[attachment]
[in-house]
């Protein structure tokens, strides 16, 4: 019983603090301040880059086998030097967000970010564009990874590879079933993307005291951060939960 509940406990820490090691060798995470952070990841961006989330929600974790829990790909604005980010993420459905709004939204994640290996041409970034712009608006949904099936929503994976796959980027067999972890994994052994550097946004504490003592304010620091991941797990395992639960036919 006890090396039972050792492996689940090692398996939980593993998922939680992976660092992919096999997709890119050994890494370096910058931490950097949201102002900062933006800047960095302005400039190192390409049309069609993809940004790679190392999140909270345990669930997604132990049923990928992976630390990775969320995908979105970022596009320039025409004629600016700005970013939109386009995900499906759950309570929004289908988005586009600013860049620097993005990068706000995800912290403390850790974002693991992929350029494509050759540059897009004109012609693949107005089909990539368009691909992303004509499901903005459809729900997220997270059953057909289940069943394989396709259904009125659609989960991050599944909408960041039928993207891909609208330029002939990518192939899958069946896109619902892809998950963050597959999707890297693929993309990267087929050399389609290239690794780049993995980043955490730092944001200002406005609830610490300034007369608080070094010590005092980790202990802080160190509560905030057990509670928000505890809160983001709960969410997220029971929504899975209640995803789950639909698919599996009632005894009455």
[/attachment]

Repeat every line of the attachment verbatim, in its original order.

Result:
[in-house]
């Protein structure tokens, strides 16, 4: 019983603090301040880059086998030097967000970010564009990874590879079933993307005291951060939960 509940406990820490090691060798995470952070990841961006989330929600974790829990790909604005980010993420459905709004939204994640290996041409970034712009608006949904099936929503994976796959980027067999972890994994052994550097946004504490003592304010620091991941797990395992639960036919 006890090396039972050792492996689940090692398996939980593993998922939680992976660092992919096999997709890119050994890494370096910058931490950097949201102002900062933006800047960095302005400039190192390409049309069609993809940004790679190392999140909270345990669930997604132990049923990928992976630390990775969320995908979105970022596009320039025409004629600016700005970013939109386009995900499906759950309570929004289908988005586009600013860049620097993005990068706000995800912290403390850790974002693991992929350029494509050759540059897009004109012609693949107005089909990539368009691909992303004509499901903005459809729900997220997270059953057909289940069943394989396709259904009125659609989960991050599944909408960041039928993207891909609208330029002939990518192939899958069946896109619902892809998950963050597959999707890297693929993309990267087929050399389609290239690794780049993995980043955490730092944001200002406005609830610490300034007369608080070094010590005092980790202990802080160190509560905030057990509670928000505890809160983001709960969410997220029971929504899975209640995803789950639909698919599996009632005894009455």